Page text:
As a reminder, registration is no longer required to read our webcomics; they're free for all! (We did have a few technical glitches along the way, but they're all worked out now.)
Yoda-lodel-lay-hee-hoo
Written by Eric Reynolds | Filed under Untagged  17 Oct 2008 8:00 AM

Six words sure to give him a nerdgasm: Mike Baehr is interviewed by StarWars.com (about his Yoda sketchbook).

Maggie for Obama
Written by Eric Reynolds | Filed under Jaime Hernandez 16 Oct 2008 3:39 PM

Bid on this killer piece and more HERE

 

MaggieO.png

  

Beasts Print Show | Modern Printmaking Fulmination
Written by Jacob Covey | Filed under productionBeasts 16 Oct 2008 2:15 PM

Crane_Screenprint.jpg

I have quietly been organizing a BEASTS! print show for the Fantagraphics Bookstore and Gallery's Second Anniversary in December. Details will come in November but in short: The show will feature art from any of the 180 international artists who wish to make non-digital prints of their beast, whether it's the art that ran in the books or new variations. What follows here is simply a manifesto of sorts-- an explanation for why this print show is what it is. This came about because some people were confused why I don't want to sell digital prints, including our hard-working gallerist who was supportive but stressed the pragmatic fact that digital prints sell.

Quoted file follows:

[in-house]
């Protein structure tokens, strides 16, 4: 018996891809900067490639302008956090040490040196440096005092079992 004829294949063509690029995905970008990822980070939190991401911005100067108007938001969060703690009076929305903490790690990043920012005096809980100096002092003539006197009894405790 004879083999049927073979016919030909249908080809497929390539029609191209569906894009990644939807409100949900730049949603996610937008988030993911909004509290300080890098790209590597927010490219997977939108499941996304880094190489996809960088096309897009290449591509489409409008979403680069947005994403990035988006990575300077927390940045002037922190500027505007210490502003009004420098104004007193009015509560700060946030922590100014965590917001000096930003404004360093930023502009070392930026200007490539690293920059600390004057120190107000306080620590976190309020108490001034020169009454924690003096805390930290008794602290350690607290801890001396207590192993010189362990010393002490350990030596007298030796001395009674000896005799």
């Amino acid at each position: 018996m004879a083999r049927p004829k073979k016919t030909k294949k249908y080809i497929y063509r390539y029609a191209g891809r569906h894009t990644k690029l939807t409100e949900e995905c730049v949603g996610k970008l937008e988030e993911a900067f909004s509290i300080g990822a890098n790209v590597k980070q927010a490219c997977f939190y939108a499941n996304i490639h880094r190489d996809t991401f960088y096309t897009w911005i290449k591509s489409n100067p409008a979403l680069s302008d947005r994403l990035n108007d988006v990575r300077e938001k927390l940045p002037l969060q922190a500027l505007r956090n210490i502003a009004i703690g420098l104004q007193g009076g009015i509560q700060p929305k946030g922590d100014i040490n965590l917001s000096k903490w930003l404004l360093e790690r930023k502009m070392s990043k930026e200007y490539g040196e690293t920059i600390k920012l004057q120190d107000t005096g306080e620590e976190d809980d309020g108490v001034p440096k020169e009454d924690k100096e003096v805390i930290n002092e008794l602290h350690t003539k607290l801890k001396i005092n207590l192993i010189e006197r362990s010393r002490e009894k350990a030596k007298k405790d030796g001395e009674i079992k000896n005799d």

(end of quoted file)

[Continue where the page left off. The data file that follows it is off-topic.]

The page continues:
Admittedly, I'm making a soapbox stand with this show by insisting on prints that have had the human hand involved somehow and by denouncing digital prints which are exactly what they sound like: Prints done on an inkjet printer. These prints are also called "giclée" by those who are understandably embarrassed by all the coldness that is connoted by the term "digital print." Honestly, the only reason to call digital prints giclée is to distract from their origin and to imply repsectability. What is a screenprint? A print made through (traditionally silk) screens. What is a giclée? I have no idea. This great article on the etymology tells me it's a French term that could mean the following: "a spurt of blood, a burst of machine-gun fire, a splashing with mud." So the term is awesomely poetic but still only poetic propoganda.